The RMLC lawsuit was filed in the United States District Court for the Eastern District of Pennsylvania and assigned to The Honorable Darnell Jones. We highlighted this fact in our original post on the RMLC-GMR litigation because Judge Jones, as we wrote, is:

the same federal judge who presided over the RMLC’s litigation against SESAC that settled on favorable terms for the RMLC last year. If that litigation is any indication, radio stations may soon see some of the same competitive restraints that limit other PROs’ ability to demand supracompetitive license fees imposed on GMR as well.

GMR certainly recognized the importance of this venue as it filed its own lawsuit in its home state of California back in December 2016 alleging anti-competitive behavior on the part of the RMLC, a move that seemed as much tactical – to force the litigation west – as substantive. We noted in a post earlier this year that it seemed more likely that the California litigation would be moved to Pennsylvania than the other way around, as the United States District Court for the Central District of California stayed its proceedings in the GMR-initiated lawsuit pending the outcome of a GMR motion in Pennsylvania to move that case to the left coast. As we wrote:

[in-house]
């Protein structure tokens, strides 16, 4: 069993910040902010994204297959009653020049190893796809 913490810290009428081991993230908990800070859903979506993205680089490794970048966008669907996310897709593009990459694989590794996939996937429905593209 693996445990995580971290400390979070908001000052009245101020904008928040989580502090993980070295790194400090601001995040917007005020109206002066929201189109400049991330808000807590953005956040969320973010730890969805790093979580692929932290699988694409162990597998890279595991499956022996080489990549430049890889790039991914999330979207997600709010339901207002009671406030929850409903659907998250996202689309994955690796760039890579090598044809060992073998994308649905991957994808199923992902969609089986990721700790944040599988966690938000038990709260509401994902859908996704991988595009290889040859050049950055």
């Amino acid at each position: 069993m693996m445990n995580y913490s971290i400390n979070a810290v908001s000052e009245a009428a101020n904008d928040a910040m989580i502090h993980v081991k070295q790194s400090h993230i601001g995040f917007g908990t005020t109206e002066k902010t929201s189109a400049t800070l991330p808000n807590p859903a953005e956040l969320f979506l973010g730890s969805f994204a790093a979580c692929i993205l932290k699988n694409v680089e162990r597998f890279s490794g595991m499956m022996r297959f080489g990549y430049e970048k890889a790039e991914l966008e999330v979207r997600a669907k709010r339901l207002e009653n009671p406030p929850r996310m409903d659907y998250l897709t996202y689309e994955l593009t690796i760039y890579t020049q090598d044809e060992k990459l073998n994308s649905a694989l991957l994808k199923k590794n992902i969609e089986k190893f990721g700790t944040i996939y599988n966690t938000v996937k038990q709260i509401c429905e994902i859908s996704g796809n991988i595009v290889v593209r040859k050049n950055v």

the California court stated that the RMLC case had been filed first and that under the so-called “first-to-file” rule, GMR’s later lawsuit, which involved the same parties and substantially similar issues, should be decided in Pennsylvania if that suit remained active. Rather than transferring GMR’s case immediately, the court stayed the case until the Eastern District of Pennsylvania court had the opportunity to rule on GMR’s own motion to move that case to California.

The court had a different view.

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Deregulation Picks Up Steam: New Media Ownership Rules Foreshadow a New Terrain for Broadcasters

Photo by Frank Okay on Unsplash

When Ajit Pai took over as Chairman of the FCC, it was widely expected that he would take steps to relax existing restrictions on media ownership. The last month, in particular, has seen a flurry of activity on that front. As we reported, the Chairman released at the end of October the proposed text of an Order on Reconsideration relaxing or eliminating a number of broadcast ownership rules. That Order on Reconsideration was, as expected, adopted at the FCC’s November meeting in essentially the same form as it was proposed. The Chairman days later also released a draft Notice of Proposed Rulemaking opening a separate proceeding to conduct beginning a “comprehensive review” of the national television ownership cap. That NPRM is due for a vote at the Commission’s Dec. 14 Open Meeting.